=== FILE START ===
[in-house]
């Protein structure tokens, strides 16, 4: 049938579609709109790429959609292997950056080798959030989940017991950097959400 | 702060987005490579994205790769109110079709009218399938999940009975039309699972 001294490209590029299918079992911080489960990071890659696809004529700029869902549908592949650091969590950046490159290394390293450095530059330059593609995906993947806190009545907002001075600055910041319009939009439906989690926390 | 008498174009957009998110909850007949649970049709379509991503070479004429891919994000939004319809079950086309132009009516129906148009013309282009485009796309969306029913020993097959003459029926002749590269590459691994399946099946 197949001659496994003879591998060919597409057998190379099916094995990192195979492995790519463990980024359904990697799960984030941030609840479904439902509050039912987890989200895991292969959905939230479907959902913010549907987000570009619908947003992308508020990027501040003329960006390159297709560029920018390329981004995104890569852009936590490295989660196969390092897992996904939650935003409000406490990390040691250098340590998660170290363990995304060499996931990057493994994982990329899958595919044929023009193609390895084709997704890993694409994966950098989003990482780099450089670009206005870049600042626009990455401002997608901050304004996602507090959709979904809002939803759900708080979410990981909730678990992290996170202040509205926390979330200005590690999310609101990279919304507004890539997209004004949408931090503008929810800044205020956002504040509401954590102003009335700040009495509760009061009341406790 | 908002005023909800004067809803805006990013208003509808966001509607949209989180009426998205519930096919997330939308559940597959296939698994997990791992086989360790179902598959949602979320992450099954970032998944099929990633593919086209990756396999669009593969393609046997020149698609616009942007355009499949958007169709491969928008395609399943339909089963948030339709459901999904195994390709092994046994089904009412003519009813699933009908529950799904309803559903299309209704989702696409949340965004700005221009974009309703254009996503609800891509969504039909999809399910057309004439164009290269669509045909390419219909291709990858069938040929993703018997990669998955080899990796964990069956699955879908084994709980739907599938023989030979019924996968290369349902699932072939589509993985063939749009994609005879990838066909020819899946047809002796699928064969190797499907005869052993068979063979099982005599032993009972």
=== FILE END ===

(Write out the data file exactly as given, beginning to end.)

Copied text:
[in-house]
């Protein structure tokens, strides 16, 4: 049938579609709109790429959609292997950056080798959030989940017991950097959400 | 702060987005490579994205790769109110079709009218399938999940009975039309699972 001294490209590029299918079992911080489960990071890659696809004529700029869902549908592949650091969590950046490159290394390293450095530059330059593609995906993947806190009545907002001075600055910041319009939009439906989690926390 | 008498174009957009998110909850007949649970049709379509991503070479004429891919994000939004319809079950086309132009009516129906148009013309282009485009796309969306029913020993097959003459029926002749590269590459691994399946099946 197949001659496994003879591998060919597409057998190379099916094995990192195979492995790519463990980024359904990697799960984030941030609840479904439902509050039912987890989200895991292969959905939230479907959902913010549907987000570009619908947003992308508020990027501040003329960006390159297709560029920018390329981004995104890569852009936590490295989660196969390092897992996904939650935003409000406490990390040691250098340590998660170290363990995304060499996931990057493994994982990329899958595919044929023009193609390895084709997704890993694409994966950098989003990482780099450089670009206005870049600042626009990455401002997608901050304004996602507090959709979904809002939803759900708080979410990981909730678990992290996170202040509205926390979330200005590690999310609101990279919304507004890539997209004004949408931090503008929810800044205020956002504040509401954590102003009335700040009495509760009061009341406790 | 908002005023909800004067809803805006990013208003509808966001509607949209989180009426998205519930096919997330939308559940597959296939698994997990791992086989360790179902598959949602979320992450099954970032998944099929990633593919086209990756396999669009593969393609046997020149698609616009942007355009499949958007169709491969928008395609399943339909089963948030339709459901999904195994390709092994046994089904009412003519009813699933009908529950799904309803559903299309209704989702696409949340965004700005221009974009309703254009996503609800891509969504039909999809399910057309004439164009290269669509045909390419219909291709990858069938040929993703018997990669998955080899990796964990069956699955879908084994709980739907599938023989030979019924996968290369349902699932072939589509993985063939749009994609005879990838066909020819899946047809002796699928064969190797499907005869052993068979063979099982005599032993009972």